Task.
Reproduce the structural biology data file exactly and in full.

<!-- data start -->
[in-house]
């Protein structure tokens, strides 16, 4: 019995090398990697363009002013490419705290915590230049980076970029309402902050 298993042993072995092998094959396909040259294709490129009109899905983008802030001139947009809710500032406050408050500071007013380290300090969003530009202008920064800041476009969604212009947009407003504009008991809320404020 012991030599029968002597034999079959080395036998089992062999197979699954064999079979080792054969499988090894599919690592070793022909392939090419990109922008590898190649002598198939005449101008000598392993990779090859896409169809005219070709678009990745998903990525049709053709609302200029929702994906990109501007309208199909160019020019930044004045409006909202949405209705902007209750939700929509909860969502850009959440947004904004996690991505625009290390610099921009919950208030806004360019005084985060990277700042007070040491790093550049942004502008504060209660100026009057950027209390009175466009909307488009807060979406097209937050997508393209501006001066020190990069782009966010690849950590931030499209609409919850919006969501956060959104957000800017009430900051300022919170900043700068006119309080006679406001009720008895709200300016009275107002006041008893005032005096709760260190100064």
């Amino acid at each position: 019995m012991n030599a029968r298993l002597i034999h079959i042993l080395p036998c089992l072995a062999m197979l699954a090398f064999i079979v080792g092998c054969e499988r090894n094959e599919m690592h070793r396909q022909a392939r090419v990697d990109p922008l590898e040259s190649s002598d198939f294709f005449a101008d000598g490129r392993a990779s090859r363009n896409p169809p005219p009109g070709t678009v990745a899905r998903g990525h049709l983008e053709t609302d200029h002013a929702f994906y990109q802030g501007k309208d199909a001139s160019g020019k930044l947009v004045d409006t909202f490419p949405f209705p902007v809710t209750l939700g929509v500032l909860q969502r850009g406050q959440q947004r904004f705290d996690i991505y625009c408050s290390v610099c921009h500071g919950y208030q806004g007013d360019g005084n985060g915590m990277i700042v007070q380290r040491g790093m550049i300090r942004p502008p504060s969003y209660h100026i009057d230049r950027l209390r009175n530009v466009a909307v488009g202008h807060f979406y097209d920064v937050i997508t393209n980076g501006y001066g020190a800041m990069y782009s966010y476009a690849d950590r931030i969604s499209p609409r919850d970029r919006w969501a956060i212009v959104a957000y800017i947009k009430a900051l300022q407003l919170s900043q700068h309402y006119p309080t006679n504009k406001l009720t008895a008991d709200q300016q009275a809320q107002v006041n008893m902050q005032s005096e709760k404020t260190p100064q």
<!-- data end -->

[in-house]
């Protein structure tokens, strides 16, 4: 019995090398990697363009002013490419705290915590230049980076970029309402902050 298993042993072995092998094959396909040259294709490129009109899905983008802030001139947009809710500032406050408050500071007013380290300090969003530009202008920064800041476009969604212009947009407003504009008991809320404020 012991030599029968002597034999079959080395036998089992062999197979699954064999079979080792054969499988090894599919690592070793022909392939090419990109922008590898190649002598198939005449101008000598392993990779090859896409169809005219070709678009990745998903990525049709053709609302200029929702994906990109501007309208199909160019020019930044004045409006909202949405209705902007209750939700929509909860969502850009959440947004904004996690991505625009290390610099921009919950208030806004360019005084985060990277700042007070040491790093550049942004502008504060209660100026009057950027209390009175466009909307488009807060979406097209937050997508393209501006001066020190990069782009966010690849950590931030499209609409919850919006969501956060959104957000800017009430900051300022919170900043700068006119309080006679406001009720008895709200300016009275107002006041008893005032005096709760260190100064």
């Amino acid at each position: 019995m012991n030599a029968r298993l002597i034999h079959i042993l080395p036998c089992l072995a062999m197979l699954a090398f064999i079979v080792g092998c054969e499988r090894n094959e599919m690592h070793r396909q022909a392939r090419v990697d990109p922008l590898e040259s190649s002598d198939f294709f005449a101008d000598g490129r392993a990779s090859r363009n896409p169809p005219p009109g070709t678009v990745a899905r998903g990525h049709l983008e053709t609302d200029h002013a929702f994906y990109q802030g501007k309208d199909a001139s160019g020019k930044l947009v004045d409006t909202f490419p949405f209705p902007v809710t209750l939700g929509v500032l909860q969502r850009g406050q959440q947004r904004f705290d996690i991505y625009c408050s290390v610099c921009h500071g919950y208030q806004g007013d360019g005084n985060g915590m990277i700042v007070q380290r040491g790093m550049i300090r942004p502008p504060s969003y209660h100026i009057d230049r950027l209390r009175n530009v466009a909307v488009g202008h807060f979406y097209d920064v937050i997508t393209n980076g501006y001066g020190a800041m990069y782009s966010y476009a690849d950590r931030i969604s499209p609409r919850d970029r919006w969501a956060i212009v959104a957000y800017i947009k009430a900051l300022q407003l919170s900043q700068h309402y006119p309080t006679n504009k406001l009720t008895a008991d709200q300016q009275a809320q107002v006041n008893m902050q005032s005096e709760k404020t260190p100064q």